the boundaries of science fiction, as with any genre, are relational rather than fixed, and critical engagements with Western/Northern technoscientific knowledge and practice and modern human identity and being may be found not just in science fiction “proper,” or in the scholarly field of science and technology studies, but also in the related genres of fantasy and paranormal romance.  (iii)
According to Wiebe,
Science fiction becomes one of many possible ways of framing and iterating the narrative of romance, and romance becomes a way of framing science fiction; the paranormal frames and is framed by both. (40)
and, she argues, in the Ghostwalker series Christine Feehan
ends up, intentionally or not, narrativizing a kind of intercourse between love and technoscience, romance and science fiction, demonstrating what can happen when issues more at home in feminist science studies and science fictions get channelled through popular paranormal romance. (40-41)
To be more specific,
As paranormal romance, this tale may be too romantic to sit comfortably in the midst of orthodox science fiction, but it takes on some of the work that science fiction tends to do.
However unsexy technology may or may not be, and however much the series emphasizes sex and love, technoscientific possibility lies at the heart of Lily and Ryland’s relationship, and this is the case for the other heteronormative romantic leads as well. Psychic enhancement and subjection to the scientific quest for knowledge is not just a commonality between the men and women but possibly also the source of their emotional and physical connection. Appropriately for the romance genre, the attraction between Lily and Ryland, and the other pairs as well, is intense and irresistible – as romance critics such as Linda Lee have noted, “destined romantic partners” are prevalent in paranormal romance (58). Uncharacteristically, in the Ghostwalkers series we repeatedly face the likelihood that this attraction is genetically engineered. (57)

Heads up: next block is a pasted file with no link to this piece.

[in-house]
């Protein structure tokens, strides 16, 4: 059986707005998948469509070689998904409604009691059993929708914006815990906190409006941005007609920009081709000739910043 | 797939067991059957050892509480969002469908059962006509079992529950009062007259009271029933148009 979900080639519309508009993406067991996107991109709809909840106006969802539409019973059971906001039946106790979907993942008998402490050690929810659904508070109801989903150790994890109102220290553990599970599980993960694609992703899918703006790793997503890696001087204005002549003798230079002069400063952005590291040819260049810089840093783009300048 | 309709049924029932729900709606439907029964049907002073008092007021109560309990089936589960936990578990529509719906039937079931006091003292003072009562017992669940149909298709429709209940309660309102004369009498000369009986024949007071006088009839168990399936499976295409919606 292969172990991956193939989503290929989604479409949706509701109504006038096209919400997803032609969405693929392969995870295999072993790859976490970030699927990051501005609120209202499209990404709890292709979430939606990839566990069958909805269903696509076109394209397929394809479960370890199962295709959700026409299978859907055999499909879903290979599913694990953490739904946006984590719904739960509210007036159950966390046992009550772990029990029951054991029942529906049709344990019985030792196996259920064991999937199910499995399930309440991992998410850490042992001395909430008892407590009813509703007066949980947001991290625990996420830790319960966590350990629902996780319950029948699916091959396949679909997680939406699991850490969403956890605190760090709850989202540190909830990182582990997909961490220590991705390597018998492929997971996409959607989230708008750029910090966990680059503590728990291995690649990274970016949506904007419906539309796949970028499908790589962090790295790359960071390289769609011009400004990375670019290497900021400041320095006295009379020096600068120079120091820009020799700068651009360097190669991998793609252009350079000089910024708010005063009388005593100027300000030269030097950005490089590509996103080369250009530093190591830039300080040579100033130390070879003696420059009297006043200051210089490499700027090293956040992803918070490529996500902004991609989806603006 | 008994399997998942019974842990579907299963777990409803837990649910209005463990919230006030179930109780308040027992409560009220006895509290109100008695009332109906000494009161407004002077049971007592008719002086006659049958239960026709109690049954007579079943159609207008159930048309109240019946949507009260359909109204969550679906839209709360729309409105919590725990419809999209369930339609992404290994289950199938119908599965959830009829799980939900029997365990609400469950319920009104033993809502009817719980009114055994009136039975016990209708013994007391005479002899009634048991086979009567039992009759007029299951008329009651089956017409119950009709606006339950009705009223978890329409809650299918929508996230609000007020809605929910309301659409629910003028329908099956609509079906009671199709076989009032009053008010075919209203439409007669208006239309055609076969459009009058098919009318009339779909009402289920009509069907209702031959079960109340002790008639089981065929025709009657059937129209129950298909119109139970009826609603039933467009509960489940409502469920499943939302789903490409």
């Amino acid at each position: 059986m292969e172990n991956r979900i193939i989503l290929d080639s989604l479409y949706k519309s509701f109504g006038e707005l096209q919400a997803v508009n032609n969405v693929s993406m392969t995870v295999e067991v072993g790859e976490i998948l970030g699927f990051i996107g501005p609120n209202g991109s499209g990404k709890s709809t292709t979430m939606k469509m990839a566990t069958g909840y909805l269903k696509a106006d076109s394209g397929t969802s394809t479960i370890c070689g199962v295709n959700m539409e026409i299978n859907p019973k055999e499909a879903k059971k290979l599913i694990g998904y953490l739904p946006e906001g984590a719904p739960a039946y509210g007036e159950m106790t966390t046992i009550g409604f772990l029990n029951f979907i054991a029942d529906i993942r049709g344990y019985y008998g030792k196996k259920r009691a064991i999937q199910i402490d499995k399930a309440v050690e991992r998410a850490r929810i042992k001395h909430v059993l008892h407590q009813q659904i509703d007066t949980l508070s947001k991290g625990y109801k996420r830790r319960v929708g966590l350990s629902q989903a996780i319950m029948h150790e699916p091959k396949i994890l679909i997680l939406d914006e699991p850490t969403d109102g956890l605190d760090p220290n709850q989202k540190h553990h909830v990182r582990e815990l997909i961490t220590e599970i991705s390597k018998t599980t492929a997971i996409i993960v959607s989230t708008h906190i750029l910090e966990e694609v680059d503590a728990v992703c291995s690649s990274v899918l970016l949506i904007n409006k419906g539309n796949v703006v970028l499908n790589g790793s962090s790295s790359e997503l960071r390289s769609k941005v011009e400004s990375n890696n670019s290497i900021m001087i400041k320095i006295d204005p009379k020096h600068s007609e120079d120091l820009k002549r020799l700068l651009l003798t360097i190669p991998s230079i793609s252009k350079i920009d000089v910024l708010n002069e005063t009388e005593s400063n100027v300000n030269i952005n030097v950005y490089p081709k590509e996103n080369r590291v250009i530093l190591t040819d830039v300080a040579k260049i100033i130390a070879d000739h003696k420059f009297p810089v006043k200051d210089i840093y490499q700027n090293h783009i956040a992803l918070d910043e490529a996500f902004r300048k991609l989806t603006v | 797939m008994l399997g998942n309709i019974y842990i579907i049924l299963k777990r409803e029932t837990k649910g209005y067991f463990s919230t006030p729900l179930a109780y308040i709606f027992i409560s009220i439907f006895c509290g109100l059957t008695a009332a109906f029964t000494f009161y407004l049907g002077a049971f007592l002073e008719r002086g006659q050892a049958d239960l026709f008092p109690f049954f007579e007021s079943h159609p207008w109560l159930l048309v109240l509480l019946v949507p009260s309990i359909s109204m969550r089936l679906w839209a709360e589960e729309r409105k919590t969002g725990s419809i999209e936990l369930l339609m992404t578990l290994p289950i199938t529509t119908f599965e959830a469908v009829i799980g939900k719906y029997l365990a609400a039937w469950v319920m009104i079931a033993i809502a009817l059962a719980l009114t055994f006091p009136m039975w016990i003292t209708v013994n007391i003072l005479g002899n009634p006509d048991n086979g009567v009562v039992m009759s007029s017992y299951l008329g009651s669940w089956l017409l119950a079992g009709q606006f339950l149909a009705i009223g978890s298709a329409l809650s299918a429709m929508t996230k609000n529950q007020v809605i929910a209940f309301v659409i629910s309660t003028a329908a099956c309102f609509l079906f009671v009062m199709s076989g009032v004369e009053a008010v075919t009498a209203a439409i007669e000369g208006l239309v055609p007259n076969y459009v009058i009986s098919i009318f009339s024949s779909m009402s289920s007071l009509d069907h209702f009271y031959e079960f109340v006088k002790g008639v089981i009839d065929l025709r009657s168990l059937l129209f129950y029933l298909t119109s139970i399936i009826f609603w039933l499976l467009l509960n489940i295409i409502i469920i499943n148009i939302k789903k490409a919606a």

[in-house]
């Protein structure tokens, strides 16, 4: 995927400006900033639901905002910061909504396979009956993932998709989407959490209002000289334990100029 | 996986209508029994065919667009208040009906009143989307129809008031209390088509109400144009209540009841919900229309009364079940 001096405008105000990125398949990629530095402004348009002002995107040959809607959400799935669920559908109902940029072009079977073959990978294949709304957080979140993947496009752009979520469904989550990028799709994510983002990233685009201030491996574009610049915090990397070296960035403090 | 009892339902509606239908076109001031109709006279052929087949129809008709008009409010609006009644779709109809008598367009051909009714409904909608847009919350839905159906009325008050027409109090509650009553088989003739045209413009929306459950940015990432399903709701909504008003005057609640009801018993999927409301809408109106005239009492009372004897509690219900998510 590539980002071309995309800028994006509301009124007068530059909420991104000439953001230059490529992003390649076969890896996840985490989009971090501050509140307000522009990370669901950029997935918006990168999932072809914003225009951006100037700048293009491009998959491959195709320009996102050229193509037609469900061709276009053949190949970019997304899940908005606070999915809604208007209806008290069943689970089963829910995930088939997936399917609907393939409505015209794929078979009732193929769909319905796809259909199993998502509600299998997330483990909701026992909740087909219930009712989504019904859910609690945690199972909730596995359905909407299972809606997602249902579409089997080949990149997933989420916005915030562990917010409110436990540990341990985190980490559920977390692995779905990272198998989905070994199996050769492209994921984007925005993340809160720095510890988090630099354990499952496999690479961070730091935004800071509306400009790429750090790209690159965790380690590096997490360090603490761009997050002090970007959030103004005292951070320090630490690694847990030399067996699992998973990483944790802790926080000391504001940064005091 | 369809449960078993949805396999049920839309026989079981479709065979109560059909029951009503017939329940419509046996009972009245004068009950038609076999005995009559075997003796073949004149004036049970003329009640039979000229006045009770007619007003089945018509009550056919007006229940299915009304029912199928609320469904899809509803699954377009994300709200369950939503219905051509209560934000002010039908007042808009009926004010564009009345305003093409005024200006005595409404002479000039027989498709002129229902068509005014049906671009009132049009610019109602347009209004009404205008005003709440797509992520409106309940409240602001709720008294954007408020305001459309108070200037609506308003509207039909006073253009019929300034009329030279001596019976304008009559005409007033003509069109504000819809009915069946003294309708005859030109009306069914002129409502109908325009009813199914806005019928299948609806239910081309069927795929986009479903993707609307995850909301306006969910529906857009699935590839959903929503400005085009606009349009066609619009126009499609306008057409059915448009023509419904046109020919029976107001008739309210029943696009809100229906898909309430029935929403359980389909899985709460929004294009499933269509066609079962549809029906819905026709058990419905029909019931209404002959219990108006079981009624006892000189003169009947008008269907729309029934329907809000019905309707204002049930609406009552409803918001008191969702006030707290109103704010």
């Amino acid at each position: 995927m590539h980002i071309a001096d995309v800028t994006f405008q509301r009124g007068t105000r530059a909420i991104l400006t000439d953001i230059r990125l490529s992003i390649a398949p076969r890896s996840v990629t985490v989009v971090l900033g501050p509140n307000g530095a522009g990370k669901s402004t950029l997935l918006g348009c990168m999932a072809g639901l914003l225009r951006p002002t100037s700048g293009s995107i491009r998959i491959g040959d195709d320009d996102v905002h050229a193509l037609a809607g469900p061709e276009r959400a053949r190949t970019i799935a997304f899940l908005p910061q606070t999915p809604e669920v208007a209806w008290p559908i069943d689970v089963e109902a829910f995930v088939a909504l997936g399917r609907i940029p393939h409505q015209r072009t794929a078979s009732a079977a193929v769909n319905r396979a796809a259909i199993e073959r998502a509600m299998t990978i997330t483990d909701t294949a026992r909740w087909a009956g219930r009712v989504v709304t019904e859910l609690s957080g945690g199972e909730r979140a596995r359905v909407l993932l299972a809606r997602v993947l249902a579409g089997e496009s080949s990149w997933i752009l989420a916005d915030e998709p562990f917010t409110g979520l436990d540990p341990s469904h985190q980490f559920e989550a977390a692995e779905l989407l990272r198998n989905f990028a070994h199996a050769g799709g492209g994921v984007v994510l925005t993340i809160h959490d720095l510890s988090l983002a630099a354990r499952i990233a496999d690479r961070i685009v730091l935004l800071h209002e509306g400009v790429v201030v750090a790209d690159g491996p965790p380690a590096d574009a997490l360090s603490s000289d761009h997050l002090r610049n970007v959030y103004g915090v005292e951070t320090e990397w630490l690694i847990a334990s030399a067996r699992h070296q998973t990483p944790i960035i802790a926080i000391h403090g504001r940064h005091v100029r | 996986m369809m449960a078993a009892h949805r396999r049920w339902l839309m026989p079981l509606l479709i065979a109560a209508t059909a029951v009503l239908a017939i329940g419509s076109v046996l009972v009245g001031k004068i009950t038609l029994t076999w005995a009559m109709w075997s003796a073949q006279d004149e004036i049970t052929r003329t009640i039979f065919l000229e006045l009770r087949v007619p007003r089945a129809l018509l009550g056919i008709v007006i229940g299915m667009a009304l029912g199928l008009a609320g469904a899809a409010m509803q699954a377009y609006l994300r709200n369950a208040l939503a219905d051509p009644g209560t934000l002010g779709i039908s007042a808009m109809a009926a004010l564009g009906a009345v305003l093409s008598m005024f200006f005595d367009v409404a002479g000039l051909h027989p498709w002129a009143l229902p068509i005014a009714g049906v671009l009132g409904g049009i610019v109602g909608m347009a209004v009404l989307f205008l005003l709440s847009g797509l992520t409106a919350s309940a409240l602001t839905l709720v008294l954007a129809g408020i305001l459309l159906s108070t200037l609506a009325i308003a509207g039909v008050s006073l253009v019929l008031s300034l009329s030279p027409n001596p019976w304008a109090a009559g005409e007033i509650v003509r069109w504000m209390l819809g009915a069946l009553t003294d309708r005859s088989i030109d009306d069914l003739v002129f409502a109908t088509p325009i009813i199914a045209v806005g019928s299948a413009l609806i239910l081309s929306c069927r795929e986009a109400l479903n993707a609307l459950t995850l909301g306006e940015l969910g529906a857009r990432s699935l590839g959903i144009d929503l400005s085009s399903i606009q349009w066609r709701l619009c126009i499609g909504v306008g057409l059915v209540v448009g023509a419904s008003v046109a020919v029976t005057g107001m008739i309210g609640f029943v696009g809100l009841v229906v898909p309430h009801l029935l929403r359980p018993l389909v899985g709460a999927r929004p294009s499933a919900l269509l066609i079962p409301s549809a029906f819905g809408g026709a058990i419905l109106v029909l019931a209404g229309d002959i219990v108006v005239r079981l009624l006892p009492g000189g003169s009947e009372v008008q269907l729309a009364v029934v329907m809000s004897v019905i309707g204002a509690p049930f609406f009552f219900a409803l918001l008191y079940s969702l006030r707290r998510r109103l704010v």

despite the romantic resolution that each narrative works toward, along the way, the repeated implication and growing certainty that the lead couples’ feelings for each other have been technoscientifically enhanced raises anxieties about the natural integrity and trustworthiness – the truth – of sexual attraction and love. In an attempt to deal with feelings of being manipulated, several lovers tell themselves and/or each other that Whitney might be able to engineer their sexual attraction but not their love, the way they so quickly come to care for each other so deeply. But ultimately, the characters’ unions and marriages assert a claim, voiced earlier by Ryland, that true love and passion transcend their origins: the experienced reality of emotional and physical attraction (and, as I suggested, there is some attempt, in the novel to distinguish the two) overrides any uncertainties about where such feelings came from or how they came to be (whether natural or constructed). As Ryland asks, “What difference would it make?” (Shadow Game 174). ‘Felt’ emotional truth is all the truth they need. The nature/technology binary is brought to the surface here and never fully resolved. (59)